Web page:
This year's Tokyo Marathon will take place under an unprecedented level of security to guard against terrorist threats, following the recent hostage crisis involving the Islamic State of Iraq and the Levant (ISIL) militant group.
More than 10,000 personnel, including members of the Metropolitan Police Department, will be on watch Sunday for possible terrorist attacks on Tokyo Marathon 2015.
The about 36,000 participants in the annual event will be barred from bringing in plastic beverage bottles and other water containers. There will be significantly more metal detectors and security cameras installed than last year, and dozens of police officers will run alongside race participants.
The public and private sectors are cooperating on these measures in a bid to prevent a terrorist attack. This will be an important test of the nation's ability to keep the 2020 Tokyo Olympics and Paralympics safe from terrorist threats.
Plastic bottles banned
Participants will not be allowed to bring containers such as plastic bottles, water bottles, cans and glass bottles. The number of metal detectors will be increased to 50, from four at the previous event, and six entrances will be set up, an increase from two last year. Baggage checks will be conducted at the entrance gates to keep such beverage containers away from the starting line.
Only unopened paper packages of drinks and plastic pouches of jelly drinks will be allowed, with strict limits of 200 milliliters per bottle and 400 milliliters in total.
Containers such as plastic bottles, which can be easily changed into liquid bombs, have been used in past terror attacks. As runners are required to stay hydrated, it is unusual for participants not to be allowed to bring in beverages during the marathon.
Although the Tokyo Marathon's organizer will offer beverages in paper cups, some participants are complaining that they cannot comfortably run in such a restricted environment.
According to the organising Tokyo Marathon Foundation, the new measures come at the request of the MPD. The police department began strengthening security last year, responding to the Boston Marathon bombing in the United States in 2013.
However, there has been rising fear of terror attacks in Japan following the series of terrorists attacks that recently occurred in France, and the ISIL release of a video in which the militant group threatened to continue to carry out terrorist attacks against Japanese.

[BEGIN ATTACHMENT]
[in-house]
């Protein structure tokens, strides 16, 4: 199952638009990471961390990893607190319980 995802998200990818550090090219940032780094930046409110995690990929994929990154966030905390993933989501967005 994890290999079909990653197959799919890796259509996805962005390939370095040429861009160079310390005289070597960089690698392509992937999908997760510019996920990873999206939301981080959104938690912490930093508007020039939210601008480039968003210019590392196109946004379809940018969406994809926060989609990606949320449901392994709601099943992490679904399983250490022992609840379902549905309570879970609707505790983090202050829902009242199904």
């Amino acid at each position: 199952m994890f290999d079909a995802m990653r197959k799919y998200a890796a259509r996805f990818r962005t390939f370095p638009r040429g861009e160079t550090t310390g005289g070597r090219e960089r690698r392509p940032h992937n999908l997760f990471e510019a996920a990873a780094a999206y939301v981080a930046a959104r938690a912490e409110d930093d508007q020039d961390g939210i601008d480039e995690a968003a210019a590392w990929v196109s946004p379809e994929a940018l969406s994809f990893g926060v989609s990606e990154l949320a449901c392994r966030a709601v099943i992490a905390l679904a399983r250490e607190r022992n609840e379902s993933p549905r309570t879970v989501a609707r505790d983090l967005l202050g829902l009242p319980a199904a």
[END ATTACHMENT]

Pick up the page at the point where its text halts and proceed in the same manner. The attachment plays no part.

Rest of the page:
Running cops to make debut
The police department has decided to deploy a record 4,500 personnel, including a first-ever running police squad of 64 officers.
The Tokyo Marathon will be guarded on a maximum scale with more than 10,000 personnel, including about 6,000 employees of private security firms and volunteers.
These security personnel will conduct baggage and body checks at the start and finish lines, where people gather.
Many people were seen giving things to runners through fences last year, but race personnel will crack down on such activity this year.
As part of efforts to boost security along the route, the Tokyo Marathon Foundation has increased the number of surveillance cameras that can check images in real time to 21 this year from 11 last year.
The Tokyo marathon is one of the World Marathon Majors comprising international major city marathons. It attracts about 1.6 million spectators along the route, which includes Tokyo sightseeing spots.
About 1,200 street security video cameras will also be utilized, in cooperation with major security firm Secom Co. and local governments.
In places where such cameras are not installed, members of the volunteer-based security organisation Team Smile will patrol areas they are familiar with.
"Ensuring the safety of everyone involved is the top priority when holding this marathon," a foundation official said. "The marathon will be held under tight security, but we want participants to run with peace of mind."